Cutting offfunding to social science research is a short-sighted step.
The latest strike against public universities in general and social science education in particular has come in the form of the recent cutbacks in funding from the University Grants Commission (UGC). Various social science centres of research and teaching, set up by the UGC under the Eleventh Five Year Plan (2007–12), are struggling for survival following the discontinuation of five year plans. The UGC’s ambivalent stance on funding these centres has threatened the futures of many teachers, researchers and students, as well as the emerging disciplines and discourses.
Spread across major public universities in India, these social science research centres have varying levels of dependence on plan funds. In some cases, they have been turned into departments at universities. In other places, they have received funding from state governments and other sources. However, in universities where such centres are entirely dependent on plan funds, they face the risk of closure or reduction of capacity.
An immediate fallout of the cutback was evident last month when the administration of the Tata Institute of Social Sciences issued relieving letters to a number of teachers and researchers belonging to the Advanced Centre of Women’s Studies, the Centre for Study of Social Exclusion and Inclusive Policies, and the Nodal Centre of Excellence for Human Rights Education at the institute. Partly as a consequence of media attention and public criticism, the UGC granted a one-year extension, until 31 March 2018, to all schemes under the plan head and, as a result, TISS subsequently retained most of the affected members of the faculty. This piecemeal measure has diffused protests for the moment, but has left the larger question of the long-term future of these centres unresolved.
Although women’s studies centres were established in some universities in the early 1970s, they received UGC support only in the mid-1980s. However, the Eleventh Five Year Plan made a strong case for inclusiveness and substantial allocations for the creation and expansion of centres of specialised education to be developed as full-fledged disciplines with teaching, research and extension activities. Women’s studies, social exclusion, and human rights studies were included in this expansion. The mandate for the women’s studies centres, for instance, was to develop an “interdisciplinary framework,” “perspective to transform other disciplines,” inform “formulation of policy,” and “make more visible in research and policy” women from the most marginalised communities, including “Dalits, tribals, labouring and religious communities.” Such centres championed a new and critical research agenda, powered by new faculty and students, of intersectional approaches to caste, class and gender.
In an article in this journal, sociologist Gopal Guru had asked, “How Egalitarian Are the Social Sciences?” (15 December 2002). He decried the cultural hierarchies that characterised academic and institutional structures and argued for the need to “expand the social base of (the) conceptual landscape” of social sciences. It is precisely in this academic environment that the centres were established and began operations. They posed an epistemological challenge to traditional social science disciplines and scholarship, revisiting traditional binaries of theory vs practice, structure vs agency, and left vs right politics. Centres like Krantijyoti Savitribai Phule Women’s Studies Centre, Pune, for instance, organised alternative pedagogical methods and resources necessary to include scholars from marginalised communities who were hitherto the subject of study.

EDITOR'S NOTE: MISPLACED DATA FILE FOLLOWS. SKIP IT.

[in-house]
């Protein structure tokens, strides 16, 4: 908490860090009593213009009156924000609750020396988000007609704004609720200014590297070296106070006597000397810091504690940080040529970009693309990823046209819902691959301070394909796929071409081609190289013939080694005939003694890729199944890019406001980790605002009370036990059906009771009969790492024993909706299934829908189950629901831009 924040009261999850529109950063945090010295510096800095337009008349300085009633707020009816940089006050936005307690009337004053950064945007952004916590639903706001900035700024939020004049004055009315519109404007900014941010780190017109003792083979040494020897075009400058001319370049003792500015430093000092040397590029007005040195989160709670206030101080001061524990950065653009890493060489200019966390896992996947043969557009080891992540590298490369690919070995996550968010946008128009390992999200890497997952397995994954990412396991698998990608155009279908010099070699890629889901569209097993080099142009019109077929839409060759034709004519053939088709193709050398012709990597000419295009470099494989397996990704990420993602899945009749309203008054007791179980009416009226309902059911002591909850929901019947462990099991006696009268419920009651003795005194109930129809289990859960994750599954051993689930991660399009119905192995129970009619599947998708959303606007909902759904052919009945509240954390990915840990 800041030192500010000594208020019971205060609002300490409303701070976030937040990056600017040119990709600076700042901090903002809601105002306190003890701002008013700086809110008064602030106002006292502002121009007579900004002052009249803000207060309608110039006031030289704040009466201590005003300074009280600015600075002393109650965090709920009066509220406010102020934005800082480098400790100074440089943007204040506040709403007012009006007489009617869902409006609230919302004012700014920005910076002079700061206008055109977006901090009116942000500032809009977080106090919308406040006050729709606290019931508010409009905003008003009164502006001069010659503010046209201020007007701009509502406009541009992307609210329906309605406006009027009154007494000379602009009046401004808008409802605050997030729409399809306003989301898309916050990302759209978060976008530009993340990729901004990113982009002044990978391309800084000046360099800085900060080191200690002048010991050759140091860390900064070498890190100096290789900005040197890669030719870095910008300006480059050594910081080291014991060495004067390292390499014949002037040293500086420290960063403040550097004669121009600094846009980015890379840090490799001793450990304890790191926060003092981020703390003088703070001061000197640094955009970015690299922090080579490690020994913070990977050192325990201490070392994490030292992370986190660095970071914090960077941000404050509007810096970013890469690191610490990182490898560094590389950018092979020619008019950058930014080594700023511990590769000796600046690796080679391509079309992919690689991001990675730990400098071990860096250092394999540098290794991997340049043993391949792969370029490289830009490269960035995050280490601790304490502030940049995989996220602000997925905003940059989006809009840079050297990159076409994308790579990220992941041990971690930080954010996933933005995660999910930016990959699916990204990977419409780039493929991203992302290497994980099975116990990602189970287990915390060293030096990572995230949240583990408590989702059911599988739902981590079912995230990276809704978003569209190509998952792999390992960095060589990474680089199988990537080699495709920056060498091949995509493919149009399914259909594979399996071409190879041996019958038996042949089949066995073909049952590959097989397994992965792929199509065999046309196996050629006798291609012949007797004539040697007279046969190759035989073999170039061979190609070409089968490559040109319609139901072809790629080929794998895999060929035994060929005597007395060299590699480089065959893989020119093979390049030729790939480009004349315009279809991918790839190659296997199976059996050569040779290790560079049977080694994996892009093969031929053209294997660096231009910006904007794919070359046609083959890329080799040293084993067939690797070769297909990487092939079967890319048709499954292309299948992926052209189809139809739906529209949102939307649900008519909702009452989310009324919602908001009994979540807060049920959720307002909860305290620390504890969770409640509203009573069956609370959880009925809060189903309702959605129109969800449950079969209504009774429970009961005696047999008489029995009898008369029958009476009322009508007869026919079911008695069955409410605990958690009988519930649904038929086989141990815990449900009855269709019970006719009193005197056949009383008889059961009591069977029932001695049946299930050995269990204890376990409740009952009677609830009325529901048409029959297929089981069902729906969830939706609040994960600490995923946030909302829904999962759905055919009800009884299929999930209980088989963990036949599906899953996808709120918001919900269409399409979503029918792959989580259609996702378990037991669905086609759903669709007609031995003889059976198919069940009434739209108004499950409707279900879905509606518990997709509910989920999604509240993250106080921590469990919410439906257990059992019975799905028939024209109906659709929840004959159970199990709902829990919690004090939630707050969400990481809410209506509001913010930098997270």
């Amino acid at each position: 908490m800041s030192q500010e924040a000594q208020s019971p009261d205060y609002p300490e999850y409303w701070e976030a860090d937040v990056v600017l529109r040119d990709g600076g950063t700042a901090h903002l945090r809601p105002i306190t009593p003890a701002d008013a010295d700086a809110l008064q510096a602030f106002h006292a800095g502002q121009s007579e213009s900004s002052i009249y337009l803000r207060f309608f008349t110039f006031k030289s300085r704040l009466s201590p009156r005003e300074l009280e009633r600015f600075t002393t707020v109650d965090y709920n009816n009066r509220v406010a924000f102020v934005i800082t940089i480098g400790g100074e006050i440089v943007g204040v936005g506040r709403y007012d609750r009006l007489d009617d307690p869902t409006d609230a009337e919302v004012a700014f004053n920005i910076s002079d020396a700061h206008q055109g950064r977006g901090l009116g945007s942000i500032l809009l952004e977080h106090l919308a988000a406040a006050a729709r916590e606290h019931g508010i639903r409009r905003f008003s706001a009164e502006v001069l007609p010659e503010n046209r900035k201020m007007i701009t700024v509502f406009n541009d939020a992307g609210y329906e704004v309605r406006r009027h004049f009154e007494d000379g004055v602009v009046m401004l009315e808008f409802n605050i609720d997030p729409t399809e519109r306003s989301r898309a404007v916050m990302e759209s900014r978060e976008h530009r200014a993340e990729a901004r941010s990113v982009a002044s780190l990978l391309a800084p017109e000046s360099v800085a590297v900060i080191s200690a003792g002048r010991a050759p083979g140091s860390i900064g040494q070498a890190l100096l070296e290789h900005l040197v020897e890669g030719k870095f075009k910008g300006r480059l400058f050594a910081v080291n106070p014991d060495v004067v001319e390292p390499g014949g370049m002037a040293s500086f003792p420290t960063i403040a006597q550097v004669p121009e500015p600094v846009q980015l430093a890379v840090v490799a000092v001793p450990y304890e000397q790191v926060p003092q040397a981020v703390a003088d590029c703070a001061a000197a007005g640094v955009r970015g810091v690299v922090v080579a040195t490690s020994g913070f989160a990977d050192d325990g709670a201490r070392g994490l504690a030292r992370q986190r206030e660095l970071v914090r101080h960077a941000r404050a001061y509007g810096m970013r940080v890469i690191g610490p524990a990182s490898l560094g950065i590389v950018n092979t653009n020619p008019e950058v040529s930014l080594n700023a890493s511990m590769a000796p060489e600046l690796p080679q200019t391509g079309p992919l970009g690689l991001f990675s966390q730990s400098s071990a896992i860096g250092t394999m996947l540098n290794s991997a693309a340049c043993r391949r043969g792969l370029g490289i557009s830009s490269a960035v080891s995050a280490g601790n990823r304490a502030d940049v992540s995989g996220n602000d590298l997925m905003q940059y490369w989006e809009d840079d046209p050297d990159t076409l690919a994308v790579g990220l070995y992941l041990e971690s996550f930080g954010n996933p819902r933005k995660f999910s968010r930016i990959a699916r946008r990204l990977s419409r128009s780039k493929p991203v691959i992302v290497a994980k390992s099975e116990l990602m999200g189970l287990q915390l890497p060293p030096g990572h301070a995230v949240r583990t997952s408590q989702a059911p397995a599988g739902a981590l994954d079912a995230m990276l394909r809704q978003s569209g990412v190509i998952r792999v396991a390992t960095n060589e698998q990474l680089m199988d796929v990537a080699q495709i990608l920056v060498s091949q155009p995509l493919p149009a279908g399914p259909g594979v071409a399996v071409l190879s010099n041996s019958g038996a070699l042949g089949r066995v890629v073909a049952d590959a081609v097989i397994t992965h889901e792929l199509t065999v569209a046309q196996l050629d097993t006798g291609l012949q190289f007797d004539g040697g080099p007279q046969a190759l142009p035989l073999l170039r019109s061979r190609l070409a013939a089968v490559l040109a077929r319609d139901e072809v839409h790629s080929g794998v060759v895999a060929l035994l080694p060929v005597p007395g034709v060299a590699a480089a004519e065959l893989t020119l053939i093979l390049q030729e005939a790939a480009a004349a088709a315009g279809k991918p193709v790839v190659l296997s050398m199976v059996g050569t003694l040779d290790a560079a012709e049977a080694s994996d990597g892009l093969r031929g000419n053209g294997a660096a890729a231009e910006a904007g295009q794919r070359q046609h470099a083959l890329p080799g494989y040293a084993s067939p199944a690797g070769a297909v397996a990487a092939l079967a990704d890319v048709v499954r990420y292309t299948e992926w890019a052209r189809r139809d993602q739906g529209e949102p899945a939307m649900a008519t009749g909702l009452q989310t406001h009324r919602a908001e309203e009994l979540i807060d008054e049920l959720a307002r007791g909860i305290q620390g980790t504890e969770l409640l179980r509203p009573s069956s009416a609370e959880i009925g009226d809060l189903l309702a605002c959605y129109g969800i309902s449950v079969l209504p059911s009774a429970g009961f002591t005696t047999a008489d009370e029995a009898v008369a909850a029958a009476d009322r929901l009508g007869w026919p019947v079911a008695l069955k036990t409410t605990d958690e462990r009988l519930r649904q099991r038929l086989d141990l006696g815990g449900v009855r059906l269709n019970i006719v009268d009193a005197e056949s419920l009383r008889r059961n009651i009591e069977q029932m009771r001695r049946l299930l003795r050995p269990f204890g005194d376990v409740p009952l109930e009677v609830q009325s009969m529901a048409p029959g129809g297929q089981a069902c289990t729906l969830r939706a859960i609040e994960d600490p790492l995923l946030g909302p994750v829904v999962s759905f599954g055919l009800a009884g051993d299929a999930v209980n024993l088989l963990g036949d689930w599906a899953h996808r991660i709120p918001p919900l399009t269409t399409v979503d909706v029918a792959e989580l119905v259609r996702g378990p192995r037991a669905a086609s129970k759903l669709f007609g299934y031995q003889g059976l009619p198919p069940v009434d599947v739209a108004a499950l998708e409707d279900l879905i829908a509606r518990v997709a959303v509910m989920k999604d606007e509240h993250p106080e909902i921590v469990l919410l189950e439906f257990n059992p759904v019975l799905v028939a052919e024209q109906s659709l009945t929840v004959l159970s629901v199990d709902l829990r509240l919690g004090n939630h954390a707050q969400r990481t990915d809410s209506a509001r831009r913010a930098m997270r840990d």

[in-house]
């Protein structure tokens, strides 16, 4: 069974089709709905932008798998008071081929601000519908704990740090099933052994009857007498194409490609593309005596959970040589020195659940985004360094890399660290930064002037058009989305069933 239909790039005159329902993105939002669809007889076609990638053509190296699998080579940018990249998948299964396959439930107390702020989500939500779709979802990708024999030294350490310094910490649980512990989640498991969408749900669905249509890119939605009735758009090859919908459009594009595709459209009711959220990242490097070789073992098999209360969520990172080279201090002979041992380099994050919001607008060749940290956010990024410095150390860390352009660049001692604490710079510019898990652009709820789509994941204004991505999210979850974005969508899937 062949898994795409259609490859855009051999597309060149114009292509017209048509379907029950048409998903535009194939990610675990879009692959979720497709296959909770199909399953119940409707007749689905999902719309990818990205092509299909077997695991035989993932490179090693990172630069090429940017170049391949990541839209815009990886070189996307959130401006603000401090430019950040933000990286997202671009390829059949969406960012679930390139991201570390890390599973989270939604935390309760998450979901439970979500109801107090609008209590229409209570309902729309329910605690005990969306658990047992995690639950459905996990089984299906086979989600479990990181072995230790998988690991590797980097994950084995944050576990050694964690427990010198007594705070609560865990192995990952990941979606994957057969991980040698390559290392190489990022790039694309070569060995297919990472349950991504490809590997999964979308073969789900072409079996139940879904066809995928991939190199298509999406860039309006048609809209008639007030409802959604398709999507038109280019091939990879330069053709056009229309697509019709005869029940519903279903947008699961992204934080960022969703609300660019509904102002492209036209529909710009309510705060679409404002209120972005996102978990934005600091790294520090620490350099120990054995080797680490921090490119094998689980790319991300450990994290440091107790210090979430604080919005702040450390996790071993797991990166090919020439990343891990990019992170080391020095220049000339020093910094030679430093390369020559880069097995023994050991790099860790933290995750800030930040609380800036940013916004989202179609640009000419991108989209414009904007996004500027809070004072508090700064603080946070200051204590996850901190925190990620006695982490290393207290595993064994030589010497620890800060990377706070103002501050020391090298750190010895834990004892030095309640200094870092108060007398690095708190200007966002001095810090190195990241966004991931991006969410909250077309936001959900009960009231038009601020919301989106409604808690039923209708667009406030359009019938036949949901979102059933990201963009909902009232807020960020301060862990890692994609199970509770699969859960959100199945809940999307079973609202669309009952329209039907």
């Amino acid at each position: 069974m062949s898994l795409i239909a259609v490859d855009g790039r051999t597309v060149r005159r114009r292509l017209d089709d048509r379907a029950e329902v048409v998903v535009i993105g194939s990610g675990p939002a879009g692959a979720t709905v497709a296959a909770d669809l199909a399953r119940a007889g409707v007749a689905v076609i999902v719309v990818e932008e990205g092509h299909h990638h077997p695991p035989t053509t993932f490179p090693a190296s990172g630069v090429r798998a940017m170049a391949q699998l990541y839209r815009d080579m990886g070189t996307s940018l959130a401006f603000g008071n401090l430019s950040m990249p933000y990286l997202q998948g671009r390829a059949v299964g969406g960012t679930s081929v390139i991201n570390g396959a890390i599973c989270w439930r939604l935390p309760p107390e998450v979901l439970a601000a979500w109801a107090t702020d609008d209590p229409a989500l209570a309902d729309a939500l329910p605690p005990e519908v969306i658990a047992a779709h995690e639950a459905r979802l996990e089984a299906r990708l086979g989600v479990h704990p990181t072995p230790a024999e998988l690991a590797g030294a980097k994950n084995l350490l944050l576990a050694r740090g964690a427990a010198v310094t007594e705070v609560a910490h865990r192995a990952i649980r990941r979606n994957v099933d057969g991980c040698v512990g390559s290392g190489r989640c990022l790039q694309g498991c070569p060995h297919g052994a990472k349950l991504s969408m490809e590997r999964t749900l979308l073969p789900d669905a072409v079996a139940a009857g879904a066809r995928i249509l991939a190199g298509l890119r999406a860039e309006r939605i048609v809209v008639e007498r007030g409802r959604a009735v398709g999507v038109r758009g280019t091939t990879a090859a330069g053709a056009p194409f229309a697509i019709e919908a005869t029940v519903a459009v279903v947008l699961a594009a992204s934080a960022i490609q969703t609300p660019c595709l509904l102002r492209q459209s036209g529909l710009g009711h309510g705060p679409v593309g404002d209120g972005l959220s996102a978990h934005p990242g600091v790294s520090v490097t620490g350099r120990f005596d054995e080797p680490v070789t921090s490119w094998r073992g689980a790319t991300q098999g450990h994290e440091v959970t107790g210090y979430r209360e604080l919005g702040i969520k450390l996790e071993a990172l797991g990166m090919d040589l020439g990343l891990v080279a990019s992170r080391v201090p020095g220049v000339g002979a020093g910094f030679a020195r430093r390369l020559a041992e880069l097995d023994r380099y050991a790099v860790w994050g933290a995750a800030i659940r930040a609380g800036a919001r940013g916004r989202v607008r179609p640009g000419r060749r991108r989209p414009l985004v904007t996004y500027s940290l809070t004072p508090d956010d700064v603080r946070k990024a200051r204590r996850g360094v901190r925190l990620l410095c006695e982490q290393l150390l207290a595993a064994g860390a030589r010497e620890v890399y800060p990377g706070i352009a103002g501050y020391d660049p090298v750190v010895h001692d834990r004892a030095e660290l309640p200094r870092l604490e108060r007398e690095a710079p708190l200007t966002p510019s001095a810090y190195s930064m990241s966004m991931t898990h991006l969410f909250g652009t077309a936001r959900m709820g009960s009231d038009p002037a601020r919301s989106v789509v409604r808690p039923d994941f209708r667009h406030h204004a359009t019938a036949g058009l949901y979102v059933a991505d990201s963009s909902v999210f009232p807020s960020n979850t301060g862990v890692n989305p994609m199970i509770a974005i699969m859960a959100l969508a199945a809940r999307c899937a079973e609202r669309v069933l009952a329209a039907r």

The introduction of these interdisciplinary centres coincided with the institution of backward caste reservations in central educational institutions in 2007 and the increase in overall student intake under the Central Educational Institutions (Reservation in Admission) Act, 2006. The reservations further diversified student demography in higher education. The newly-formed centres provided the ideological impetus to question caste, patriarchy, mainstream discourses, and state repression. This partly explains the proliferation of student groups such as Justice for Rohith Vemula (against institutional discrimination faced by students from oppressed castes), Pinjra Tod (against gender-specific surveillance of women students in hostels and campuses), Hok Kolorob (against the molestation of a woman student in Jadavpur University), and derecognition of the Ambedkar Periyar Study Circle at the Indian Institute of Technology Madras. These movements have foregrounded issues of gender and caste in student discourses and politics, have questioned the organising principles and the leadership of existing student outfits, and have created an autonomous space and solidarity with students from other central and state universities.
The one-year extension to the social science centres is a temporary solution to the stalemate between students and faculty on the one hand, and with the UGC on the other. At stake is the erosion of a critical research agenda seeking to transform existing discourses and educational institutions in favour of greater equality and representation. This research agenda must be safeguarded through continued state funding even if the plan period is over. Indian universities would be intellectually richer for the presence and expansion of such centres, as they engender knowledge creation of and from the most marginalised. In doing so, they challenge traditional forms of learning and open the minds of students to more critical ways of seeing and knowing, which is the mandate of universities and education at large.
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